Archive for the ‘ Poetry ’ Category

The Beast

Their cries from distant shores resound
as the fathers called from yonder rougher ground
“Sons! Leave your beach, cross the river, brave the waves!
Lest the beast lay you in an early grave.”

Alas, their fears fell on muted ears;
instead the sons, with all their wood, built simple spears,
bared them bravely, beat their breasts,
staying far away from the waves deadly crests.

“The shores of our fathers are not for us,
their beaches barren, their forests fruitless.
See how the colors are dull and dreary.
See how the crossing made our fathers weary.
What danger waits that we cannot combat?
Our weapons sharp, ready to attack.
Courage and bravery we do not lack.”

But, at heart, the sons shook with trepidation,
always anxious at the rivers constant motion;
they saw men carried by its charging current
to the infinite beyond, to the endless ocean.

So the sons stayed on their bounteous beaches,
willing to brave the beast they had never seen,
but scared of the river which flowed within their very reach
’till came the day the foreboding fathers had foreseen.

Their cries from distant shores resound,
as the beast knocked their prideful weapons to the ground,
and no son escaped, for they had built neither boat nor oar,
as their fathers watched, mournfully, from the safer shore.


Eliza’s Fancy


Updated 3/1/2015

Eliza’s Fancy; a faery romance.

A Quick Note:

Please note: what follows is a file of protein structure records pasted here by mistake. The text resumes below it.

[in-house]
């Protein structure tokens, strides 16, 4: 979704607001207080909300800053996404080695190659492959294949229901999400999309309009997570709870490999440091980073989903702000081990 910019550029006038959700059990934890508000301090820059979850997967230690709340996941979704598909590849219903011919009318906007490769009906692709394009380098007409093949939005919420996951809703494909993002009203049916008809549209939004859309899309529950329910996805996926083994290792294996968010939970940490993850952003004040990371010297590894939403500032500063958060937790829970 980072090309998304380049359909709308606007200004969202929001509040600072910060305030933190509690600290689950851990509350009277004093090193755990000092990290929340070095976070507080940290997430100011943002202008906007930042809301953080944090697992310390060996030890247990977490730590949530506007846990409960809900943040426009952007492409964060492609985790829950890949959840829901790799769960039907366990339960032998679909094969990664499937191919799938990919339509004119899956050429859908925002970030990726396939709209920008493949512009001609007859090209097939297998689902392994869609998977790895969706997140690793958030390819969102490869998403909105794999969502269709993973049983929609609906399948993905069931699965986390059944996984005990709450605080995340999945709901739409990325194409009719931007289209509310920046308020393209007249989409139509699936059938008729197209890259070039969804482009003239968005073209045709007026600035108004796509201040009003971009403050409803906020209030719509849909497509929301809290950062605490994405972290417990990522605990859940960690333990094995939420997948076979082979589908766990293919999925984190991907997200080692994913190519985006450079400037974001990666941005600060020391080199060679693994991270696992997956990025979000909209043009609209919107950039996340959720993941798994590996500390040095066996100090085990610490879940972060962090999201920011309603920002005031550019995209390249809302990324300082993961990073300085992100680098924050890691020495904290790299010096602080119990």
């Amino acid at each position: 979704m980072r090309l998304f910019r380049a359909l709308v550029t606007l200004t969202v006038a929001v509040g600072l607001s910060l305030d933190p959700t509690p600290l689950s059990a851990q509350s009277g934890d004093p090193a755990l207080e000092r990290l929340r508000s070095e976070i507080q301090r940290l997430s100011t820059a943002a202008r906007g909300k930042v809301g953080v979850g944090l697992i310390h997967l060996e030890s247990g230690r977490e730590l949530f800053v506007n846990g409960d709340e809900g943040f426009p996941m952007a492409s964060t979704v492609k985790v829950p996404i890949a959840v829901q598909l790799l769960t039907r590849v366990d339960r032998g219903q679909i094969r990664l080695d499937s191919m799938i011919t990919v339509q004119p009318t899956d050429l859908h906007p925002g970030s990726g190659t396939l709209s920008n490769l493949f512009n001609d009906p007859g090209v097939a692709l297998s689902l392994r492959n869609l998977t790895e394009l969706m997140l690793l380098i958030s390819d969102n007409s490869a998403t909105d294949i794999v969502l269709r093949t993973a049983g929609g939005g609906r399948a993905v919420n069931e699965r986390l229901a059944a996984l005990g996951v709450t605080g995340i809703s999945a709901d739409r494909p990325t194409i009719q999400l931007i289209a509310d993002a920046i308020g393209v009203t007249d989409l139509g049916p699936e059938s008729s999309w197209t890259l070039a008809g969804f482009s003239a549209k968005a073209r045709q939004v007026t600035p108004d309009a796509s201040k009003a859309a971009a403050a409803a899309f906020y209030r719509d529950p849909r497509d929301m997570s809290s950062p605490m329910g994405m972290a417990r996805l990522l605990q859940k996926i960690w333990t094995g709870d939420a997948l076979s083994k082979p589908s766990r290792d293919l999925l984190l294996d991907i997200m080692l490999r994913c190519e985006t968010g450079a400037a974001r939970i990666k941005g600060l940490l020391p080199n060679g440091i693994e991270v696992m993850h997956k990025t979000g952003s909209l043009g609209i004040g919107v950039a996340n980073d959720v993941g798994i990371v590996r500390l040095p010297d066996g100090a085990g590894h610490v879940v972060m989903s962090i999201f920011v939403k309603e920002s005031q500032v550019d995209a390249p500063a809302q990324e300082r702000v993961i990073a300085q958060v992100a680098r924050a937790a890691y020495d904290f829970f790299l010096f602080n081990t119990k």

As there has been a rather unexpected rise in the amount of downloads, it is probably best for me to keep you few and dedicated readers updated on where things stand. I do not enjoy the thought of what torment you must be going through wondering ‘Is he still writing? Will I ever know the end? How will I survive without a new influx of epic poetry I probably didn’t even mean to start reading because I thought it was prose?” Alas, the anguish must be so great in you, I am sure. It pains me to know that I may well be the cause.

But worry not. It will be finished someday, that is not in question. The delay has been due to a combination of personal life (finding a faery-princess of my own who required no insignificant amount of effort to wrestle from the hands of all her other suitors) and intellectual trepidation about how to move the story from where it was to where I wanted it to be.

Luckily, the intellectual trepidation is no more, and I have even begun slowly churning out stanzas once again. I finally have settled on the complete story arc, and now it is but a matter of finding the time to put it into poetics. And I assure you, I am focusing far more on the meter and flow with these last four Parts than I did with the First, partially because I have hopefully improved as a poet, and partially because whereas the first Part was very careless in story as well as meter, and thus the loose flow matched the mood, these last parts are far tighter in both.

I deeply appreciate everyone who has asked me about my progress on the story, I sincerely didn’t expect anyone to read this unless forced upon them by my insistence. Those few strangers who have said such sweet words in reviews and shown such unwarranted interest have my humblest gratitude. And to  you friends who always ask about how it is going even though you likely do not truly want to hear me babble once more about it, thank you for continuing to humour me and for pushing me to finish.

My hope is now to at least get the first draft of Parts Six and Seven done by the end of the year. It is likely overly optimistic, but writing has been clipping along the last few weeks, and so I will hope for the best for as long as hope will float!